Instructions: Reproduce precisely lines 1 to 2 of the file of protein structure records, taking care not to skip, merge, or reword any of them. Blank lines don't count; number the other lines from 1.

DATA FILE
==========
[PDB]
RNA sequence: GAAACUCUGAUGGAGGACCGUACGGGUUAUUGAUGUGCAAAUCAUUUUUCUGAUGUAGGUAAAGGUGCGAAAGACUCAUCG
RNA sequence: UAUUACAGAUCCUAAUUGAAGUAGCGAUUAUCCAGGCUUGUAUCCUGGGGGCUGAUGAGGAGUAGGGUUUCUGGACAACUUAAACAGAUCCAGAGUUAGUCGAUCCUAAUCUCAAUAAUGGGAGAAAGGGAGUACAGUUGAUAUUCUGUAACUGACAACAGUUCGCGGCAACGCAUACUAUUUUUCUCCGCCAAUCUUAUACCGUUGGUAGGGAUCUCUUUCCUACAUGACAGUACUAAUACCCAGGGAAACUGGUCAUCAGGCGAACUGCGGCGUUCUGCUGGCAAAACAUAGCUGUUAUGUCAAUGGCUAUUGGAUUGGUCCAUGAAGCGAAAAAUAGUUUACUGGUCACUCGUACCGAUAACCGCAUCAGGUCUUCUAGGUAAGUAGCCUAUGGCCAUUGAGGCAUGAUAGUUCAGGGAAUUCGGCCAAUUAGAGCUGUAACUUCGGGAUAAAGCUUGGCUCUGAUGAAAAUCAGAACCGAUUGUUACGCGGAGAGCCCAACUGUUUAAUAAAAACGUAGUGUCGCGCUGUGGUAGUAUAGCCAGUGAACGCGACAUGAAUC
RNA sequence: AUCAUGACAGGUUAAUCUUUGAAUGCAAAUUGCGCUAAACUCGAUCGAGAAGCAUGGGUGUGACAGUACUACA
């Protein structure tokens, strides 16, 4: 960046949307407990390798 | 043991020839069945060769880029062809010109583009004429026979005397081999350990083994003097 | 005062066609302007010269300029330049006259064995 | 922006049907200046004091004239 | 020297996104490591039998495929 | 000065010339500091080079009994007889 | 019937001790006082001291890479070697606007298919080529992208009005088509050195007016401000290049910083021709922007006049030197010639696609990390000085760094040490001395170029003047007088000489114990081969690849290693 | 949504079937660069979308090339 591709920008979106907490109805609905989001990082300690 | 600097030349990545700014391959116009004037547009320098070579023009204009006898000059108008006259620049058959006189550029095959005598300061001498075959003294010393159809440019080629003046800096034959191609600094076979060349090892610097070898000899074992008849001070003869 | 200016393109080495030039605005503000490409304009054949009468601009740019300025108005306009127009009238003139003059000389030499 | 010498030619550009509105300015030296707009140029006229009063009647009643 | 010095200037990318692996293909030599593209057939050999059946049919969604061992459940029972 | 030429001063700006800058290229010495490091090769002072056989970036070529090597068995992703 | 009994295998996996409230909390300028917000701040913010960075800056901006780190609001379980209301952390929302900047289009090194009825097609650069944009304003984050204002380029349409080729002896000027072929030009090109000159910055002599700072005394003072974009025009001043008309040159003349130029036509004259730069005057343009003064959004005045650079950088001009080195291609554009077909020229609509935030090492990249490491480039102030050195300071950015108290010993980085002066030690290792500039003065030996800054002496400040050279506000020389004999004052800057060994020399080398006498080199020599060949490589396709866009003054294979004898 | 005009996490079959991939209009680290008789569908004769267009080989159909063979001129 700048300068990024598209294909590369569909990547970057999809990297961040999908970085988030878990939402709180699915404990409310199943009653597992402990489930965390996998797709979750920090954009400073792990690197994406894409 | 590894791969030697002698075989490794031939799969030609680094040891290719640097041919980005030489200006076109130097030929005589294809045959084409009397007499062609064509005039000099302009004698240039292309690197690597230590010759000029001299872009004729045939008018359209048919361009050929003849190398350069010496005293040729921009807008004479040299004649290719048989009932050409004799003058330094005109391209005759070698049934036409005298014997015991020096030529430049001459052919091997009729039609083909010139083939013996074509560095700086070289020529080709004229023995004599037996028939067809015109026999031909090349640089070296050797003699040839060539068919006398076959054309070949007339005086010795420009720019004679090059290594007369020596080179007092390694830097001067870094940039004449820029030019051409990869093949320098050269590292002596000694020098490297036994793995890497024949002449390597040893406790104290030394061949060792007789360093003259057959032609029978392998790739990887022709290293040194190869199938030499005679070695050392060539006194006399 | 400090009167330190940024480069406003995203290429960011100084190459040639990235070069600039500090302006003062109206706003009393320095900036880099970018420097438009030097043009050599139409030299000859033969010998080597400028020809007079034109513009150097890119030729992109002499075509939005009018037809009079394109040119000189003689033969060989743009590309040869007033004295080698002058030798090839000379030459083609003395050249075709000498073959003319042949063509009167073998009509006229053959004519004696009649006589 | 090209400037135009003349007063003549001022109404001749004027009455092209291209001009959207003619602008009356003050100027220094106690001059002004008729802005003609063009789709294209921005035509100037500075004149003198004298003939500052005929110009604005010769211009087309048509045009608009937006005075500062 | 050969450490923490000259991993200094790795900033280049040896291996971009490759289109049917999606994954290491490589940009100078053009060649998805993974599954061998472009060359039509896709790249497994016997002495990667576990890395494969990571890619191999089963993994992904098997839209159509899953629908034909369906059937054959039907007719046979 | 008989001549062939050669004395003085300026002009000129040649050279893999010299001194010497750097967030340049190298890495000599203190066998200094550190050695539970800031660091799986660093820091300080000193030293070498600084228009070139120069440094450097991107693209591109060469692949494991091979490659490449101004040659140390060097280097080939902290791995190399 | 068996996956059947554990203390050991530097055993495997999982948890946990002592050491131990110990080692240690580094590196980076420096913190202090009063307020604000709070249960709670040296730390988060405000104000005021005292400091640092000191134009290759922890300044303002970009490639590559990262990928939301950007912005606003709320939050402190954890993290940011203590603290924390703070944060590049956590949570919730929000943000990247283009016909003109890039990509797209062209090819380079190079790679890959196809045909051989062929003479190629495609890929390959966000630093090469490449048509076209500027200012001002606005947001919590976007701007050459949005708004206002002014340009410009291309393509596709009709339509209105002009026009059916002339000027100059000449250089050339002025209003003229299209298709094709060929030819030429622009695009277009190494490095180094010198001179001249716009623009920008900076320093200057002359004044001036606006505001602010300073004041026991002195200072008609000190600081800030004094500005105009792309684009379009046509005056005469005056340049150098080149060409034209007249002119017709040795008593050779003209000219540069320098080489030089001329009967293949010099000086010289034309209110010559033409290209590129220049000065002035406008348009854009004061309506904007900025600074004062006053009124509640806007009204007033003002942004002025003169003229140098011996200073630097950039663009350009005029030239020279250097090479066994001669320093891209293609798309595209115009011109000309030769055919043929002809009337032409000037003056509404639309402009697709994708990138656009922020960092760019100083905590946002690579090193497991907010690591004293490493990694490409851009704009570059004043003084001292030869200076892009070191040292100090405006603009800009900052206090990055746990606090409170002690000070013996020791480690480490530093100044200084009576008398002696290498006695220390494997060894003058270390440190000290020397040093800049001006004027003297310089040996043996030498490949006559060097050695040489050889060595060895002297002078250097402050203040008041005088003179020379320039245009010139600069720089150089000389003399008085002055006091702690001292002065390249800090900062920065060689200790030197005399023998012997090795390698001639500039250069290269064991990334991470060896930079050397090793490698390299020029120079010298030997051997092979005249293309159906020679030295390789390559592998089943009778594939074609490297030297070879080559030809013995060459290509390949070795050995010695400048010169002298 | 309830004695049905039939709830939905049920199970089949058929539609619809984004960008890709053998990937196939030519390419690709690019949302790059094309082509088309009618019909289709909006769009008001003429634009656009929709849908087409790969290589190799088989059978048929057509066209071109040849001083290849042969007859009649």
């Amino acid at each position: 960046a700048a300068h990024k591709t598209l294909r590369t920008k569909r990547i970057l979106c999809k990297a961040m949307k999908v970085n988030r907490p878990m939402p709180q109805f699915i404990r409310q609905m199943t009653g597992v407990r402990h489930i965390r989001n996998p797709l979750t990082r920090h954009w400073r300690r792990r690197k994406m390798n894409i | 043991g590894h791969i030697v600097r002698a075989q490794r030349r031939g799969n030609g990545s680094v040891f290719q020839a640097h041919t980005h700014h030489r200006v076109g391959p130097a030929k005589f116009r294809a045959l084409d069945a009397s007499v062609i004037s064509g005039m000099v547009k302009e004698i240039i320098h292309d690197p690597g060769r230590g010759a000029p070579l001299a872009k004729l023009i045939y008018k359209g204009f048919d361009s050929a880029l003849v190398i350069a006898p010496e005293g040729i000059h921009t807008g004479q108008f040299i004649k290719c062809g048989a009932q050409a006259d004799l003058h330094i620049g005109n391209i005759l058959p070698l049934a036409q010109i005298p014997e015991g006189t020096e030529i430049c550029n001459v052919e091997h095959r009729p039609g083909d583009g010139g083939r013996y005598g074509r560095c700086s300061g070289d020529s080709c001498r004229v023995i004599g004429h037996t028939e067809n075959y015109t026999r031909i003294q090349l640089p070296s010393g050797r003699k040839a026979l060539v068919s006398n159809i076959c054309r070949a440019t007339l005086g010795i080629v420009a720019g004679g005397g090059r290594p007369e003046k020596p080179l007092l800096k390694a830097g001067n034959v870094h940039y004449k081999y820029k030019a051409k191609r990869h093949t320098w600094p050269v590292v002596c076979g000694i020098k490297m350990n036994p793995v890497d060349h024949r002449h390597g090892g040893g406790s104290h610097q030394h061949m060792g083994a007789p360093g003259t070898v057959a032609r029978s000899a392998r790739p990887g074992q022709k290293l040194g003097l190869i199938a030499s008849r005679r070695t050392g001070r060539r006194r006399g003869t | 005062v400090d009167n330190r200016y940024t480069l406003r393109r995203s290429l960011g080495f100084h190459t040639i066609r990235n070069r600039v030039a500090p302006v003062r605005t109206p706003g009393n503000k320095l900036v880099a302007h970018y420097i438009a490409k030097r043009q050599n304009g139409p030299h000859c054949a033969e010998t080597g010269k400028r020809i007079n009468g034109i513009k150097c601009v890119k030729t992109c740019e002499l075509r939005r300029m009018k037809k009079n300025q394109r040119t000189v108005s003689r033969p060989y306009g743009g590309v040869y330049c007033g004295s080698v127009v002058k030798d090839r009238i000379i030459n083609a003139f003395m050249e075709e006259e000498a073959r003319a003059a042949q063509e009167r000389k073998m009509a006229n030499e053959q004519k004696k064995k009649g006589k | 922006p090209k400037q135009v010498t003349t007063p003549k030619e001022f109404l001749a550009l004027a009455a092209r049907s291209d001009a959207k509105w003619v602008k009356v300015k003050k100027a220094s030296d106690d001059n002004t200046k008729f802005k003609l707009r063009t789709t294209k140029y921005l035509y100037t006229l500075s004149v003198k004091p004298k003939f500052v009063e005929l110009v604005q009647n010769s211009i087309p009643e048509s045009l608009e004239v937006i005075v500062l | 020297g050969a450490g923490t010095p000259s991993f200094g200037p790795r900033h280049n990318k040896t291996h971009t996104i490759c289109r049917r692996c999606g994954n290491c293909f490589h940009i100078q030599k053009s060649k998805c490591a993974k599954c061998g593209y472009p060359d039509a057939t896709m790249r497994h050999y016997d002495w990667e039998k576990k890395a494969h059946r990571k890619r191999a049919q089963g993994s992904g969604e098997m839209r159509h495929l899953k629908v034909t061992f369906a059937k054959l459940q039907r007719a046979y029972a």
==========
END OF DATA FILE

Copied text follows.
[PDB]
RNA sequence: GAAACUCUGAUGGAGGACCGUACGGGUUAUUGAUGUGCAAAUCAUUUUUCUGAUGUAGGUAAAGGUGCGAAAGACUCAUCG